Election success for German anti-immigration party

Frauke Petry, leader of Alternative for Germany, which achieved tremendous gains in German elections yesterday.

Frauke Petry, leader of Alternative for Germany, which achieved tremendous gains in German elections yesterday.

The anti-immigration party “Alternative for Germany” (Alternative für Deutschland – AfD) has made worldwide headlines this week after yesterday’s elections to three German state parliaments (Landtag) in which AfD finished in second or third place.

AfD was only formed in 2013 and until last summer was mainly focused on reform of the European Union and the single currency: effectively a milder version of our UKIP. In the European Parliament its members were in the same transnational group as David Cameron’s Conservatives and the Polish governing party Law & Justice. They have now been expelled from this group and will probably ally with the Austrian Freedom Party and Marine Le Pen’s French National Front.

AfD was transformed into a more radical anti-immigration force less than a year ago under a new leader – Frauke Petry – and is now seen as the main voice for Germans disgusted by the liberal immigration policy of their Chancellor Angela Merkel.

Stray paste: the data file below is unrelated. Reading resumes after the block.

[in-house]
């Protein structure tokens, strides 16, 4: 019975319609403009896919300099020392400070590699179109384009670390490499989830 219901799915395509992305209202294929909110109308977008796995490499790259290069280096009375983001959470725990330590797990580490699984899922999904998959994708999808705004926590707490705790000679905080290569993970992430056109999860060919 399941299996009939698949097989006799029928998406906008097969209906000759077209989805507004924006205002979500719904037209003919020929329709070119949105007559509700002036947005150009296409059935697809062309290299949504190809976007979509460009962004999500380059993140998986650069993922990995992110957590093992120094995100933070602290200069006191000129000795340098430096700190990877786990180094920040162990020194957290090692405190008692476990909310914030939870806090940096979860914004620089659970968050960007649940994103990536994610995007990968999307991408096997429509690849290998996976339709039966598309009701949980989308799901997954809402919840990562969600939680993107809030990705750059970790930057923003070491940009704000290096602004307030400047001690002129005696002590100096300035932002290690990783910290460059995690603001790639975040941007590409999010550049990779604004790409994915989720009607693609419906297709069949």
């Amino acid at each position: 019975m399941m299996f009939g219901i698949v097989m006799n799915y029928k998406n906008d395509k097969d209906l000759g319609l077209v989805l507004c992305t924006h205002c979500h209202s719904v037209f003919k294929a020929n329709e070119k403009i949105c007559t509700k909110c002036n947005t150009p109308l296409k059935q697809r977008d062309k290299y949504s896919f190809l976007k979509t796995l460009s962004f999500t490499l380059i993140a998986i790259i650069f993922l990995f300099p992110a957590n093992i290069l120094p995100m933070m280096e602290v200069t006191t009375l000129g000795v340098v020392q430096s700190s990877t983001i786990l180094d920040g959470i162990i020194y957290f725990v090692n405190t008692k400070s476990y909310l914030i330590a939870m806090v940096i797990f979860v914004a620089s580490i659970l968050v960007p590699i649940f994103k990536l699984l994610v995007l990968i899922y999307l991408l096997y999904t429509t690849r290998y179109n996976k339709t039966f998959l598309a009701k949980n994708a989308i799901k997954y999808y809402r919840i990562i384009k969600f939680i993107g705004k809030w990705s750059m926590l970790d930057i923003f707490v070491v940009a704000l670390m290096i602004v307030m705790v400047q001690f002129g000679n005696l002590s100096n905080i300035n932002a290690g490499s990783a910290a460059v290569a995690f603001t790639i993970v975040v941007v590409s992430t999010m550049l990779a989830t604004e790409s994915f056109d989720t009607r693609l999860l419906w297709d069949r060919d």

Mrs Merkel’s Conservative CDU and its traditional opposition the SPD (similar to our Labour Party) were the big losers in yesterday’s elections, and the anti-immigration AfD were the big winners, fighting all three states for the first time.

The most dramatic result was in the former East German state of Saxony-Anhalt, where AfD finished second with 24.2% and will now be the main opposition to an unprincipled coalition of conservatives, socialists and greens who will attempt to govern the region. The nationalist NPD (which is fighting a court case against an attempted ban by German authorities) polled 1.9% (down from 4.6% last time) and a new nationalist party called Die Rechte (The Right) polled 0.2%.

AfD finished third in the traditionally prosperous and conservative western German state of Baden-Württemberg, polling 15.1%. The NPD (for whom this was never a stronghold) slipped from 1.0% to 0.4% and another nationalist party, the Republikaner (who held seats in Baden-Württemberg from 1992 to 2001) similarly fell from 1.1% to 0.3%.

In another western German state – Rhineland Palatinate – the AfD again finished third with 12.6%, while the NPD and Republikaner polled 0.5% (down from 1.1%) and 0.2% (down from 0.8%).

The immigration crisis and the rise of AfD inspired large numbers of Germans to take part in these elections: turnout was 61.1% in Saxony Anhalt and 70.4% in Baden-Württemberg and Rhineland Palatinate.

We can now expect AfD (despite the levels of support achieved in these elections) to be intensively targeted by Germany’s heavily politicised security agencies, who will support efforts by establishment politicians to intimidate anti-immigration campaigners.

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